A Brief History of Colonialism 2022
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The early design for the flag of the United States—conformant to the Flag Act of 1777 passed early in the American Revolutionary War, which specified 13 alternating red and white horizontal stripes and 13 white stars in a blue canton—is believed to be designed by a woman named Betsy Ross around the height of the American Revolution in the mid-to-late 1770s, leading to its nickname, Betsy Ross Flag. However, the true history of how the flag came to be remains controversial. Although for some the Betsy Ross flag is just a reminder of the country's history, its origin is inevitably steeped in a time period when America was a slavery-driven and openly racist country. The values of that era persist within American culture to this day, with white supremacist groups like the Ku Klux Klan using the Betsy Ross Flag in its propaganda, while some KKK groups in Georgia were also found to have required members use the Betsy Ross Flag during ritualistic meetings in more recent times.

While the flag initially featured 13 stars to represent the 13 colonies on the East Coast of the continent. Later, when the colonists won independence, these colonies became the 13 original states. The flag has since been updated 27 times over the years to include new states added into the union. The flag presently on display across the United States was introduced after Hawaii became the 50th state in August 1959. Puerto Rico—a colonial possession of the United States—is often mentioned as a potential 51st state. While Puerto Ricans were afforded U.S. citizenship in the first half of the twentieth century, the fundamental problem of the island’s colonial status persists. Over a hundred years have passed since its forced annexation, yet Puerto Rico remains in a legal limbo of inequality and disenfranchisement relative to the rest of the U.S. polity. Although the conditions of U.S. colonial control over the unincorporated territory have changed in both name and nature, Puerto Rico lacks even "a modicum of sovereign independence from the federal government" and continues to be entirely a "creation of Congress," which retains plenary power over [it].* As a territory perpetually relegated to an extra-constitutional realm, Puerto Rico remains without a path to either statehood or independence. Just as a rose by any other name would not change its scent, calling Puerto Rico a sovereign but unincorporated state does not change the nature of its legal status: a colony in everything but name.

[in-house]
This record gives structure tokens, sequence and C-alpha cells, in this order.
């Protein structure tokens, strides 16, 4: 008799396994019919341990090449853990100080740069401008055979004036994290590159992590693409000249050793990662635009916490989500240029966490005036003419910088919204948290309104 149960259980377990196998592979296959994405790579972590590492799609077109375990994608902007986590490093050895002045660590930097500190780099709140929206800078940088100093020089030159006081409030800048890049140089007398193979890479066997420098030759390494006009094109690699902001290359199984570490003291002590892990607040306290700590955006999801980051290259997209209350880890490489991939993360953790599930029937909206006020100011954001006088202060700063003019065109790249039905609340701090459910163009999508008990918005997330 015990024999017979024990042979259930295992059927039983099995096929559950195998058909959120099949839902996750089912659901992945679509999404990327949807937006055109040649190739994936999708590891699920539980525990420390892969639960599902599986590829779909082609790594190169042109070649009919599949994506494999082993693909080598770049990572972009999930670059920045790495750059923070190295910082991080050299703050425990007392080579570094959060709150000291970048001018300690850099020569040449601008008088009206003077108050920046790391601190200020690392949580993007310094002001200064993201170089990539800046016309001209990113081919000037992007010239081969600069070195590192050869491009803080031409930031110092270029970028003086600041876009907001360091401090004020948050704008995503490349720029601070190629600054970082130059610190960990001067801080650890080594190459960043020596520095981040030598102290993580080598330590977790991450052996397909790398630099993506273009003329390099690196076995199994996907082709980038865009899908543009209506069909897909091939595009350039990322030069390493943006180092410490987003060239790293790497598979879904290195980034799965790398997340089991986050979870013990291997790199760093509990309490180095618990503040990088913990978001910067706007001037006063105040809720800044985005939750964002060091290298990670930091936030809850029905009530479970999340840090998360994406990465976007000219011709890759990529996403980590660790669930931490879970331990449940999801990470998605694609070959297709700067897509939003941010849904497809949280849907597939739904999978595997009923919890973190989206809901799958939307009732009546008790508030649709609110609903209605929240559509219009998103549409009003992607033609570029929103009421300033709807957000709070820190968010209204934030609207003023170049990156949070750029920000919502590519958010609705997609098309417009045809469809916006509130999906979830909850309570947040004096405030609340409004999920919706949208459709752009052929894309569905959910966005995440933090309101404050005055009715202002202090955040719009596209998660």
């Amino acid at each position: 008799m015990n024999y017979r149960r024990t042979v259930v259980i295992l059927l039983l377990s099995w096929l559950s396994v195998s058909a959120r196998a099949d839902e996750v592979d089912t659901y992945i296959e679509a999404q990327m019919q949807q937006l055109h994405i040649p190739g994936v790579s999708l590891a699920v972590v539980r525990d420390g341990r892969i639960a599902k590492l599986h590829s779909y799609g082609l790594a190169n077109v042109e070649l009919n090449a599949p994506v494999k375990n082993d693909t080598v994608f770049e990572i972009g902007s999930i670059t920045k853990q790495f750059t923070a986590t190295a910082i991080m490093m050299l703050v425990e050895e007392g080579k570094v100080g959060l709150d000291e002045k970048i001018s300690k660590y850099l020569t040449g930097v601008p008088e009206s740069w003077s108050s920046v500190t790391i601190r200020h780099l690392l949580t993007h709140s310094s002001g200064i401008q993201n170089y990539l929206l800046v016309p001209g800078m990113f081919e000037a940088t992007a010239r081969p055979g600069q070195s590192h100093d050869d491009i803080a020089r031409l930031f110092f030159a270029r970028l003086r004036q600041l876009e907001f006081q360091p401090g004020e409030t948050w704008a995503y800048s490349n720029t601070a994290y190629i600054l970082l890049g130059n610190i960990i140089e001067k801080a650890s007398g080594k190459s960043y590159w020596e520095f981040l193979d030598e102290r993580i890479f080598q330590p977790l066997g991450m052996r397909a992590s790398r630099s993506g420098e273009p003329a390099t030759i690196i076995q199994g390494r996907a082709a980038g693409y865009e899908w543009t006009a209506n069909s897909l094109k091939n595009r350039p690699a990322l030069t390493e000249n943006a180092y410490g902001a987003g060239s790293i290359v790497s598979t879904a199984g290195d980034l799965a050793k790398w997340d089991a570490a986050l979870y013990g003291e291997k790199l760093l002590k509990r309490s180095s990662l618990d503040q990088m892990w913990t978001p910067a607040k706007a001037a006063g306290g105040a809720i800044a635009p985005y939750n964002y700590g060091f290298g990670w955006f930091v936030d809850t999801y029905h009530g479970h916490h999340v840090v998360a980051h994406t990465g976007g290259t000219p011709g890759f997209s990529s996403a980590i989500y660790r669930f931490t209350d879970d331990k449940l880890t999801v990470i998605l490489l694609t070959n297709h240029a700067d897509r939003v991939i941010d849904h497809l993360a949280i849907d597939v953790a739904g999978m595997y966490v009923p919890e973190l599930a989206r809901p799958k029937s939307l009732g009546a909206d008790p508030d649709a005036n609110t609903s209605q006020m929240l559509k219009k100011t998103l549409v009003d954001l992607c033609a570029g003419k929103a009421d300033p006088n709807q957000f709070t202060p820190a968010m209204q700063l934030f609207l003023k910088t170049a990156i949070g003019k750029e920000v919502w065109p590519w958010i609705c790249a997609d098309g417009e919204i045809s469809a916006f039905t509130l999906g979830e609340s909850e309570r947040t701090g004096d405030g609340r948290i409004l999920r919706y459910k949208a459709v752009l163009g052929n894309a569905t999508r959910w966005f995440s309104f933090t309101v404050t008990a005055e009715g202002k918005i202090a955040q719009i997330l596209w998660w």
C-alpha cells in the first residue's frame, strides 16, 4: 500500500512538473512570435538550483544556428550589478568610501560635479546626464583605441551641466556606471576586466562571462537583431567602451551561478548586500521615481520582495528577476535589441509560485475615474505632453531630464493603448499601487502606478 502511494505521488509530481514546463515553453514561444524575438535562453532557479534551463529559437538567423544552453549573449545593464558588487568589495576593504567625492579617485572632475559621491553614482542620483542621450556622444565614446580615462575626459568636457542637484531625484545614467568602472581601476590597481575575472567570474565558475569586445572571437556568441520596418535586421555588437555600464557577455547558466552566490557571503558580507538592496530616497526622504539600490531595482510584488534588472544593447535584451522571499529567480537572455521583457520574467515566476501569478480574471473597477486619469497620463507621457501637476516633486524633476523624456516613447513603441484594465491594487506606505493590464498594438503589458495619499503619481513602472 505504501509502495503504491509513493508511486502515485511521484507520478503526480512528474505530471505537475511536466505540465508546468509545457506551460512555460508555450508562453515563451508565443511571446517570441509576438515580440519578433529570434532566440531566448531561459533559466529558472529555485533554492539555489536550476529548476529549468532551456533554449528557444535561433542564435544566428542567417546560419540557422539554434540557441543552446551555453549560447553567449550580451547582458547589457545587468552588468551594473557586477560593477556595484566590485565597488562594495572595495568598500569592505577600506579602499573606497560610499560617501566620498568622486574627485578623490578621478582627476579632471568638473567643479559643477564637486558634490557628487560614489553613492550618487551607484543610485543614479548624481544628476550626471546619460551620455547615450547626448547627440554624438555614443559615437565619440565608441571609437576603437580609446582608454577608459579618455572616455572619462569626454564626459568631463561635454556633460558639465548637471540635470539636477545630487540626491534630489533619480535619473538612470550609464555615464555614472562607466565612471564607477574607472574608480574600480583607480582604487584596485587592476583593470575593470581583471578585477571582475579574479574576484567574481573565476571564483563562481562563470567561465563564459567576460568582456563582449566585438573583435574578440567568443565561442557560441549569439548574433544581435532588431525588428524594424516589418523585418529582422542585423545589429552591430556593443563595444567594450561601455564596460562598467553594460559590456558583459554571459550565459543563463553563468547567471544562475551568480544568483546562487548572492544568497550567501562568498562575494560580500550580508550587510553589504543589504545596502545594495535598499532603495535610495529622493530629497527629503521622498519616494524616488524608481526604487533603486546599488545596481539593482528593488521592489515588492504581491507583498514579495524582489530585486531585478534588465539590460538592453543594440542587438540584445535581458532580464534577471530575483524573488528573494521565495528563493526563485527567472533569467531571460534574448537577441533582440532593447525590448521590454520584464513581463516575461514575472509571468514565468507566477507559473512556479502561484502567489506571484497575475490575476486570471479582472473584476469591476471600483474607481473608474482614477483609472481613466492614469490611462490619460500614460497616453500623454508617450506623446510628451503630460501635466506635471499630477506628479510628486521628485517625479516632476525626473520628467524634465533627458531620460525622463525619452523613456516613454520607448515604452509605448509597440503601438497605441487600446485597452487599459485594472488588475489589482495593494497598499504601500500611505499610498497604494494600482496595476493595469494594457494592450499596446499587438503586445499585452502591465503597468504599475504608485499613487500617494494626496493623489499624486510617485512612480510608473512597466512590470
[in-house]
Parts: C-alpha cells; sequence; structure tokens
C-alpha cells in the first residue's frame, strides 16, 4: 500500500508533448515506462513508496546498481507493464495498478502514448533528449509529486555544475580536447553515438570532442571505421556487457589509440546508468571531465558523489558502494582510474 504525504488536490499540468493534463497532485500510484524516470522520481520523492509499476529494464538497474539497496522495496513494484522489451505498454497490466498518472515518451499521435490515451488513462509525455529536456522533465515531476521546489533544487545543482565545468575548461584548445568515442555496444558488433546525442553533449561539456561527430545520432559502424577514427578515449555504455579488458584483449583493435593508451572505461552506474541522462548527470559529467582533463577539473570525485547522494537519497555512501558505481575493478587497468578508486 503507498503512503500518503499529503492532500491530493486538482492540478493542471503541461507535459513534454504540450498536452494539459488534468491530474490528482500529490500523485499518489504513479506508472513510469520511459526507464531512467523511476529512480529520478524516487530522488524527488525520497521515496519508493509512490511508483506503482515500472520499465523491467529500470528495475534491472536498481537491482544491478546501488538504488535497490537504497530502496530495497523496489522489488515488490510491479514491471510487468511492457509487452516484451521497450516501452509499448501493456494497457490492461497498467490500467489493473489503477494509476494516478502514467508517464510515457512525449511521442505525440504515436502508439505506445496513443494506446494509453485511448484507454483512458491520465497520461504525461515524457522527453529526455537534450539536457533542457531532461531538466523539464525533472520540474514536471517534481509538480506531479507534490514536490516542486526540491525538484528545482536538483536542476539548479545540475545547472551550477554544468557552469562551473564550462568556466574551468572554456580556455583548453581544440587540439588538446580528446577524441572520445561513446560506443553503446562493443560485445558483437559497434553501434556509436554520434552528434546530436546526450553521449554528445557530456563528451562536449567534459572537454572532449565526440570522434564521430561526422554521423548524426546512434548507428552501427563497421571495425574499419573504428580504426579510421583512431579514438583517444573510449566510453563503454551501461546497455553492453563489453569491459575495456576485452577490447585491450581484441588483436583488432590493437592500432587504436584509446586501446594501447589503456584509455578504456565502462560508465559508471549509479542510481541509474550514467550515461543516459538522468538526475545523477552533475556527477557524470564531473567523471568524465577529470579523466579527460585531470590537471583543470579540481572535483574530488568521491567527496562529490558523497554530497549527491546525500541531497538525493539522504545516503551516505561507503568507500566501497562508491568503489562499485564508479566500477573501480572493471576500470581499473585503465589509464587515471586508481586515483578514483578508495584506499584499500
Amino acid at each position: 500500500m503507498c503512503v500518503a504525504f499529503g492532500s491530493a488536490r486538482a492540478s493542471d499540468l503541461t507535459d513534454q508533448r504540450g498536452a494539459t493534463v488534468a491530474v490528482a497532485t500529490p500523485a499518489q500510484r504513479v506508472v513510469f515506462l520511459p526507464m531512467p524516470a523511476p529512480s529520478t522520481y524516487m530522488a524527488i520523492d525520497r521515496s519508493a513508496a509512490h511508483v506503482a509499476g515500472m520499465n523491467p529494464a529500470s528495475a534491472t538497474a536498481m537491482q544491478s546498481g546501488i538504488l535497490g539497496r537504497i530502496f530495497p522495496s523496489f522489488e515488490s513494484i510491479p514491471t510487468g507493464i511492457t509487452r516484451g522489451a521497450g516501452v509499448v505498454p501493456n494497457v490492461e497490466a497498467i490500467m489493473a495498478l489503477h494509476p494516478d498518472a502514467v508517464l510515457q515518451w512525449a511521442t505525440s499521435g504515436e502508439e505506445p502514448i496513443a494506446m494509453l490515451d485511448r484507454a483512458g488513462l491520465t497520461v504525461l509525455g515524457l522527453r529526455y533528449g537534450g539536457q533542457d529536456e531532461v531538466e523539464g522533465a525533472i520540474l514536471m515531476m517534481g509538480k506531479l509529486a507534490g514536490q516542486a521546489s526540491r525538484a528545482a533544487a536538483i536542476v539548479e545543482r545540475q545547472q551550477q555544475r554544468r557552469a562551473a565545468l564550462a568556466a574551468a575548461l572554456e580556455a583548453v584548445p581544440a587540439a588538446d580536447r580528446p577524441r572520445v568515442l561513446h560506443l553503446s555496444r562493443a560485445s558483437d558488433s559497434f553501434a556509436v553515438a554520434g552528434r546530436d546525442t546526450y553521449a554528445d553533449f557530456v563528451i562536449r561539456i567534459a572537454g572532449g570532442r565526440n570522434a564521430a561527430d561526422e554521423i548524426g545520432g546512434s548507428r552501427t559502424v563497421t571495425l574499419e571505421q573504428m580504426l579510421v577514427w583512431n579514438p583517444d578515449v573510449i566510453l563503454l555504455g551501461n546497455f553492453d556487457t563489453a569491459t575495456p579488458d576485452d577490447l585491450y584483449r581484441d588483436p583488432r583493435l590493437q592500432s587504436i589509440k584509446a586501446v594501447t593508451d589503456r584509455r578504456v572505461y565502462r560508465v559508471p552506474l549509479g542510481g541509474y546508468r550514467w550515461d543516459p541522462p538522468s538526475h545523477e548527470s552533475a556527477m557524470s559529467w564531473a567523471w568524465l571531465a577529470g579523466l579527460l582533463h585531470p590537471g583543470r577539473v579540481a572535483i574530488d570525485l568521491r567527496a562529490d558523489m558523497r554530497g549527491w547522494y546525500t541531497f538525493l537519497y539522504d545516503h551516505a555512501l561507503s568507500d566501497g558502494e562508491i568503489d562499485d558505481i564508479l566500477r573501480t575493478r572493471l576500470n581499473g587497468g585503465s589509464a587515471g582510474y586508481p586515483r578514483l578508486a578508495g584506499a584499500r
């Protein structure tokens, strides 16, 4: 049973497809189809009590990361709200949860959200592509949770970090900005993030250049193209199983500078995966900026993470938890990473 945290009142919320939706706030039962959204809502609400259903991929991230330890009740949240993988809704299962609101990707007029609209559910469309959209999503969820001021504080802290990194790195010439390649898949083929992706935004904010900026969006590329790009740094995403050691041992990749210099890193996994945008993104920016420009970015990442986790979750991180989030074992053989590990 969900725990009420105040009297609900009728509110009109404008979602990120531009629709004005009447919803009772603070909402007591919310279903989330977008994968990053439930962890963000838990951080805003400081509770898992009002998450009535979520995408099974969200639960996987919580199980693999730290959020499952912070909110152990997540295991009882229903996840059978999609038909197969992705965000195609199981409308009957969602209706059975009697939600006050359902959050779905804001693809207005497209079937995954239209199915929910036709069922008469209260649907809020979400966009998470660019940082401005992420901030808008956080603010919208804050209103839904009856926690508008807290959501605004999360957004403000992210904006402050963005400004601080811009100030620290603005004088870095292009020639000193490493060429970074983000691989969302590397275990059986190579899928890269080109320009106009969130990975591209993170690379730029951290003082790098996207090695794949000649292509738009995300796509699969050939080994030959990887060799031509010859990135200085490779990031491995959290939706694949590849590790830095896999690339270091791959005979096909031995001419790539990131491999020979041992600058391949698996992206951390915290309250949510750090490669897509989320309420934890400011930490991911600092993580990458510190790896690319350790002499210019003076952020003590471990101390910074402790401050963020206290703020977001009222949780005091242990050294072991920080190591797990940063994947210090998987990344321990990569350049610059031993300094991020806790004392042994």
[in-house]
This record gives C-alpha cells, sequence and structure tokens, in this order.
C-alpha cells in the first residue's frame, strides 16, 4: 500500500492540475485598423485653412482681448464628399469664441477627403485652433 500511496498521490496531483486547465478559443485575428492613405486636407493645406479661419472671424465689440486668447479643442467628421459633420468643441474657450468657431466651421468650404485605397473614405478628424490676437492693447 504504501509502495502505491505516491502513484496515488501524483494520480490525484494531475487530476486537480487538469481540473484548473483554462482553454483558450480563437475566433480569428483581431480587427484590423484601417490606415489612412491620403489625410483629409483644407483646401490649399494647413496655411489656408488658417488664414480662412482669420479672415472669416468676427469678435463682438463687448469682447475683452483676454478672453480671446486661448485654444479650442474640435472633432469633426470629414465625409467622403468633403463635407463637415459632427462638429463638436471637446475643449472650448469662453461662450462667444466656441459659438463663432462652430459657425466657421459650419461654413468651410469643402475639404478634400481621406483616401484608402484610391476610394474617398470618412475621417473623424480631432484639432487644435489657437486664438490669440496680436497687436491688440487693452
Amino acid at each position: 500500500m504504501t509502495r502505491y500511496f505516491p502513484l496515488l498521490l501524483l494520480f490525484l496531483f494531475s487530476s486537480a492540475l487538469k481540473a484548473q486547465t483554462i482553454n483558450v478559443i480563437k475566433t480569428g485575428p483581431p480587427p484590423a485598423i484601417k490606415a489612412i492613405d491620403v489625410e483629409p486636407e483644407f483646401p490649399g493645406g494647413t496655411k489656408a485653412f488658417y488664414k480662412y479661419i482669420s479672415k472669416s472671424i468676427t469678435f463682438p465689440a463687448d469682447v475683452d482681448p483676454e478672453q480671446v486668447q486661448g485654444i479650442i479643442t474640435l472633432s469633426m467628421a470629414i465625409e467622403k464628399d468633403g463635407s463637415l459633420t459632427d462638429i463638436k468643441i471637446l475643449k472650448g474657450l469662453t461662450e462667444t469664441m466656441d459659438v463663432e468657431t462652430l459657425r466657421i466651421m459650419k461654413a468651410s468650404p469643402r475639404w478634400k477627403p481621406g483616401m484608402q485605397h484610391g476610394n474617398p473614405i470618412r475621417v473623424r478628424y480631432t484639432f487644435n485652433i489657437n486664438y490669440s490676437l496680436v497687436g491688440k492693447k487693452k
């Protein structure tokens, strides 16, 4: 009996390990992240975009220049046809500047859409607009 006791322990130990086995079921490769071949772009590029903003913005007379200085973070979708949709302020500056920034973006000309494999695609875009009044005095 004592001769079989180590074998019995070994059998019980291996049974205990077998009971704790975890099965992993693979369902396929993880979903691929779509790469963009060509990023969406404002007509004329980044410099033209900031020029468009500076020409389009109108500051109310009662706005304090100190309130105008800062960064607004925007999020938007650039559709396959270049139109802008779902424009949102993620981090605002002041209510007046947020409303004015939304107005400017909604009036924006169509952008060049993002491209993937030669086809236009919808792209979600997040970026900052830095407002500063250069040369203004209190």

*130 Harv. L. Rev. 1632 Harvard Law Review April 2017 Developments in the Law The U.S. Territories. Chapter One. Territorial Federalism.

Portions of this text were taken from the following sources:
1. A Colony Is a Colony Is a Colony: Puerto Rico and the Courts by Luna Martinez, Center for Constitutional Rights, October 20, 2021.
2. Former Klansman reveals secret information on KKK by Carlton Fletcher, Albany Herald, December 6, 2013.
3. Is the Betsy Ross Flag Racist? Meaning, History and Symbolism Behind U.S.A.'s 13-Star Flag by Janice Williams, Newsweek, July 2, 2019.
4. Why Is Everyone So Upset About the Betsy Ross Flag? by EJ Dickson, Rolling Stone, July 2, 2019.
5. Nike Pulls Shoes Featuring Betsy Ross Flag Over Concerns About Racist Symbolism by Bill Chapell, NPR, July 2, 2019.
6. The Commonwealth of Puerto Rico, Britannica, 2022